But Zverev couldn’t get started in the fourth set until he was down 4-0. So much for a smooth and easy ride to a Grand Slam title. By then, the magic of Alcaraz was heating up.

MAGIC OF ALCARAZ HEATING UP

Zverev still had his chances, even when he fell behind 2-1 in the fifth set. He had to feel pretty good about his chances when he took a triple break point lead against Alcaraz’s serve and appeared ready to even the set at 2-2. Even after Carlos came up with a winner to bring the  game score to double break point.

Zverev still was ready to even the entire match.

That’s when everything seemed to go haywire for the German, while all the while, Alcaraz was able to repeatedly come up with his magical shots as the Spaniard made critical shots that looked almost impossible to make.

ALCARAZ HEADED FOR GREATNESS

Everything for Zverev was lost in the magical racket of Alcaraz.

What was then initially called a game-ending Alcaraz double fault and a 2-2 deadlock quicky reversed itself and Alcaraz stayed alive by winning the next three points while taking a 3-1 advantage.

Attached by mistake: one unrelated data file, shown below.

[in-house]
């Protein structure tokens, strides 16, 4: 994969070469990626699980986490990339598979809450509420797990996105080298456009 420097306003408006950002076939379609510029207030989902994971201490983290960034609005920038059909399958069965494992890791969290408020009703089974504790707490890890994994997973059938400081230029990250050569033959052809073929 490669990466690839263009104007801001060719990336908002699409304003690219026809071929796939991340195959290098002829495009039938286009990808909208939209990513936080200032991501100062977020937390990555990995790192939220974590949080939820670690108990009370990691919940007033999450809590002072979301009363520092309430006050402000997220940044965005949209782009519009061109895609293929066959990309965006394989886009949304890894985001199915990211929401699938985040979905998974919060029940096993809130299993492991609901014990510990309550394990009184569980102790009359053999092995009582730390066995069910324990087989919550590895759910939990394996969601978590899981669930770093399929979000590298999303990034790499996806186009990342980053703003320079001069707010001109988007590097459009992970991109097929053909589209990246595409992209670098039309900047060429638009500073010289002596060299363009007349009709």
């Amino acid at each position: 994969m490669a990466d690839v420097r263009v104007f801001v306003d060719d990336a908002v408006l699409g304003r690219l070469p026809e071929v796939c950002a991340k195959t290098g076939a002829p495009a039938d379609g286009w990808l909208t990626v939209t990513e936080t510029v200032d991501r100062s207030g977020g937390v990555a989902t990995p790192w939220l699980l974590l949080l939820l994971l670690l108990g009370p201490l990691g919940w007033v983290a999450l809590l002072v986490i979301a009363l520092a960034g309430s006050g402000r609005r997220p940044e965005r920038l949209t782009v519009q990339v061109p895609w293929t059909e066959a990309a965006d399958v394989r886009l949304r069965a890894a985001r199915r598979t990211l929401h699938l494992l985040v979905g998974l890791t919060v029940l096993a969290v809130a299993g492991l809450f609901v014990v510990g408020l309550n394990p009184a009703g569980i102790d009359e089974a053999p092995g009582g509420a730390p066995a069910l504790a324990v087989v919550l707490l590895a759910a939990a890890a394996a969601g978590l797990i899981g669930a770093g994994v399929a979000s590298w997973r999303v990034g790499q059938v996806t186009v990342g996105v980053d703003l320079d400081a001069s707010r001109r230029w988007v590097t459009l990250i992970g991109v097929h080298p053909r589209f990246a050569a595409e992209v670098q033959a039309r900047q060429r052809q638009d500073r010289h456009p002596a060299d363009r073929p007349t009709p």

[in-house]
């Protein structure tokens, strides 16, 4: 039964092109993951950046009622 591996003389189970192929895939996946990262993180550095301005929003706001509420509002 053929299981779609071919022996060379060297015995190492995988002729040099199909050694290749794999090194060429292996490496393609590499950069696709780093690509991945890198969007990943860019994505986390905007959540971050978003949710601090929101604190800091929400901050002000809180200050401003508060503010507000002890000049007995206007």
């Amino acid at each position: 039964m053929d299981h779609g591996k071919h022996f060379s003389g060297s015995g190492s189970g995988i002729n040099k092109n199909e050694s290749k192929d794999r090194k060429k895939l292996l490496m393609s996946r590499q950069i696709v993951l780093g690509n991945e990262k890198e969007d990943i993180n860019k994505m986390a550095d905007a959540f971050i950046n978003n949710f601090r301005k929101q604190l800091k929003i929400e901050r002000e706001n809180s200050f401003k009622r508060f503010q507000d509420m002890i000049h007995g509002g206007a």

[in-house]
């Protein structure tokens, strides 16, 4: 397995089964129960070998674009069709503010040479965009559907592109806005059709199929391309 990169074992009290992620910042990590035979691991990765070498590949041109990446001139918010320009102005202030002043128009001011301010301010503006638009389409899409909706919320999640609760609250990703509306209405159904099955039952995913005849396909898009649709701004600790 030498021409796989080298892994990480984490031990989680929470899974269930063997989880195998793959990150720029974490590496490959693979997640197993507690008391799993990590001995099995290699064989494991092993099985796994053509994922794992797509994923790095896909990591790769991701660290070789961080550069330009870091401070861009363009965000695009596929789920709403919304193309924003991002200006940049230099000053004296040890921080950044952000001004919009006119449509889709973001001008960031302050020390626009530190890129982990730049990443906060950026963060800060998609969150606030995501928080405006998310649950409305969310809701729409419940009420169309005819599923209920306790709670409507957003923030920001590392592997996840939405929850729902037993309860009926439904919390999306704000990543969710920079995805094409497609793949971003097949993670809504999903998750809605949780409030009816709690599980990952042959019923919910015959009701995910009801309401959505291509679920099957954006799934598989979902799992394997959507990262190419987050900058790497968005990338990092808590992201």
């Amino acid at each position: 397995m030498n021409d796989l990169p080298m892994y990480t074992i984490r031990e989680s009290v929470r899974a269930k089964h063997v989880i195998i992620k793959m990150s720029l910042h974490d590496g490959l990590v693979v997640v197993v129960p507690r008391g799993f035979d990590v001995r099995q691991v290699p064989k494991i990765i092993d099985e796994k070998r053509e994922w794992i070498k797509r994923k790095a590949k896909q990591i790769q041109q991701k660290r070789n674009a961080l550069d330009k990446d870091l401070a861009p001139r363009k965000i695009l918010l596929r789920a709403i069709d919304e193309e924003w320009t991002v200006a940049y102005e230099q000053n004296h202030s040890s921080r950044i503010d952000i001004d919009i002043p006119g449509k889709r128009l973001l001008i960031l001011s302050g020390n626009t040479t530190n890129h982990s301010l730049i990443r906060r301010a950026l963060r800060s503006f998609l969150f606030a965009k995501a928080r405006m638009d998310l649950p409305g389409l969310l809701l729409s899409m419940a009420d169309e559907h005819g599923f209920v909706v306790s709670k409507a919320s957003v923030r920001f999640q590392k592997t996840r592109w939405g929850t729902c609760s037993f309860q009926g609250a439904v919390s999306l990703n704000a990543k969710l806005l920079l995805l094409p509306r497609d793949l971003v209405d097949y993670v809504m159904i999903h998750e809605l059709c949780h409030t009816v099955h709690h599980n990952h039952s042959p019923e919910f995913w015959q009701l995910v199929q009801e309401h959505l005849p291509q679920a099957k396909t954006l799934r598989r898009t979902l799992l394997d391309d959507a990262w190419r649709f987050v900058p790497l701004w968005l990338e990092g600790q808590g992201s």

Zverev did get back to a 3-2 deficit and had a break point in the sixth game, but that was it for the hopes of Zverev. The last two games went rather easily in favor of Alcaraz to wrap up a 6-3, 2-6, 5-7, 6-1, 6-2 victory for Alcaraz.

That moved the Spaniard to a higher level of success on the ATP Tour. He became the youngest man to win Grand Slam titles on all of the different surfaces, clay, grass and hard courts.

Carlos Alcaraz and his magical racket appear to be headed for greatness.

James Beck was the 2003 winner of the USTA National Media Award  for print media. A 1995 MBA graduate of The Citadel, he can be reached at Jamesbecktennis@gmail.com. 

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Tsitsipas Brothers Hit With Trio Of Fines At French Open

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Stefanos Tsitsipas and his brother Petros have been fined more than 20,000 euros for multiple violations of the coaching rules at this year’s French Open.